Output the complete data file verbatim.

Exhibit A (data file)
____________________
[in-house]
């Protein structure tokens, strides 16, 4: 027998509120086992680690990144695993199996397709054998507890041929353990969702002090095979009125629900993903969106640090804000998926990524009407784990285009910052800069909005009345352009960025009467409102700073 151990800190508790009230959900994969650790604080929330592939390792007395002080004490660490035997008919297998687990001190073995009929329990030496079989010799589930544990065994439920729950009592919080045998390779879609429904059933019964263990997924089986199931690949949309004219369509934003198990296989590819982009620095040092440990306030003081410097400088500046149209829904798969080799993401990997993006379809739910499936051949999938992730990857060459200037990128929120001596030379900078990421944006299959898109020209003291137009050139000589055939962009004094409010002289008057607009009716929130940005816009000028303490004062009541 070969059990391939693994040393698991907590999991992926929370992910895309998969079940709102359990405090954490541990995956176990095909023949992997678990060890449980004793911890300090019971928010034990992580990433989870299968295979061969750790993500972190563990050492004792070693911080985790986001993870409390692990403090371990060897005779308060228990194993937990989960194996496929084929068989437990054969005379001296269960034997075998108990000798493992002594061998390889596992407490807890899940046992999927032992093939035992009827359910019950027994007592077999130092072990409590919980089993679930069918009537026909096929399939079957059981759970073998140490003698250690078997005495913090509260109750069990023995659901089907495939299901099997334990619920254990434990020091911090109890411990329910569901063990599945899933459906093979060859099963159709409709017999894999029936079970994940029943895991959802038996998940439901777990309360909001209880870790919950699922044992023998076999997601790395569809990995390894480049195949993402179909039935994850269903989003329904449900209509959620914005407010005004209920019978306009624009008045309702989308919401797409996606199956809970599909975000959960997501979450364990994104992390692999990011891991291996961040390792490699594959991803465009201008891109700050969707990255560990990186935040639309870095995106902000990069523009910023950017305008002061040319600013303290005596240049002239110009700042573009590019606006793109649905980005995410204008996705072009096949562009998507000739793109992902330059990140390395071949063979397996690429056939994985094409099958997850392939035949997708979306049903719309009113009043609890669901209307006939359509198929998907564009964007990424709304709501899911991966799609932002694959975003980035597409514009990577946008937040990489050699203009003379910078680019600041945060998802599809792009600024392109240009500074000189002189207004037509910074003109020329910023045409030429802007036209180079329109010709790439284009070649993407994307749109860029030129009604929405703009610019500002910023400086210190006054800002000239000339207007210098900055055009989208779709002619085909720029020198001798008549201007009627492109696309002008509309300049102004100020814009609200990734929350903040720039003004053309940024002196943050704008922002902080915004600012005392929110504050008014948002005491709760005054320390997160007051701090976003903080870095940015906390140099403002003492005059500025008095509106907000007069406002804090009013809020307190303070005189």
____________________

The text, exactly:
[in-house]
């Protein structure tokens, strides 16, 4: 027998509120086992680690990144695993199996397709054998507890041929353990969702002090095979009125629900993903969106640090804000998926990524009407784990285009910052800069909005009345352009960025009467409102700073 151990800190508790009230959900994969650790604080929330592939390792007395002080004490660490035997008919297998687990001190073995009929329990030496079989010799589930544990065994439920729950009592919080045998390779879609429904059933019964263990997924089986199931690949949309004219369509934003198990296989590819982009620095040092440990306030003081410097400088500046149209829904798969080799993401990997993006379809739910499936051949999938992730990857060459200037990128929120001596030379900078990421944006299959898109020209003291137009050139000589055939962009004094409010002289008057607009009716929130940005816009000028303490004062009541 070969059990391939693994040393698991907590999991992926929370992910895309998969079940709102359990405090954490541990995956176990095909023949992997678990060890449980004793911890300090019971928010034990992580990433989870299968295979061969750790993500972190563990050492004792070693911080985790986001993870409390692990403090371990060897005779308060228990194993937990989960194996496929084929068989437990054969005379001296269960034997075998108990000798493992002594061998390889596992407490807890899940046992999927032992093939035992009827359910019950027994007592077999130092072990409590919980089993679930069918009537026909096929399939079957059981759970073998140490003698250690078997005495913090509260109750069990023995659901089907495939299901099997334990619920254990434990020091911090109890411990329910569901063990599945899933459906093979060859099963159709409709017999894999029936079970994940029943895991959802038996998940439901777990309360909001209880870790919950699922044992023998076999997601790395569809990995390894480049195949993402179909039935994850269903989003329904449900209509959620914005407010005004209920019978306009624009008045309702989308919401797409996606199956809970599909975000959960997501979450364990994104992390692999990011891991291996961040390792490699594959991803465009201008891109700050969707990255560990990186935040639309870095995106902000990069523009910023950017305008002061040319600013303290005596240049002239110009700042573009590019606006793109649905980005995410204008996705072009096949562009998507000739793109992902330059990140390395071949063979397996690429056939994985094409099958997850392939035949997708979306049903719309009113009043609890669901209307006939359509198929998907564009964007990424709304709501899911991966799609932002694959975003980035597409514009990577946008937040990489050699203009003379910078680019600041945060998802599809792009600024392109240009500074000189002189207004037509910074003109020329910023045409030429802007036209180079329109010709790439284009070649993407994307749109860029030129009604929405703009610019500002910023400086210190006054800002000239000339207007210098900055055009989208779709002619085909720029020198001798008549201007009627492109696309002008509309300049102004100020814009609200990734929350903040720039003004053309940024002196943050704008922002902080915004600012005392929110504050008014948002005491709760005054320390997160007051701090976003903080870095940015906390140099403002003492005059500025008095509106907000007069406002804090009013809020307190303070005189």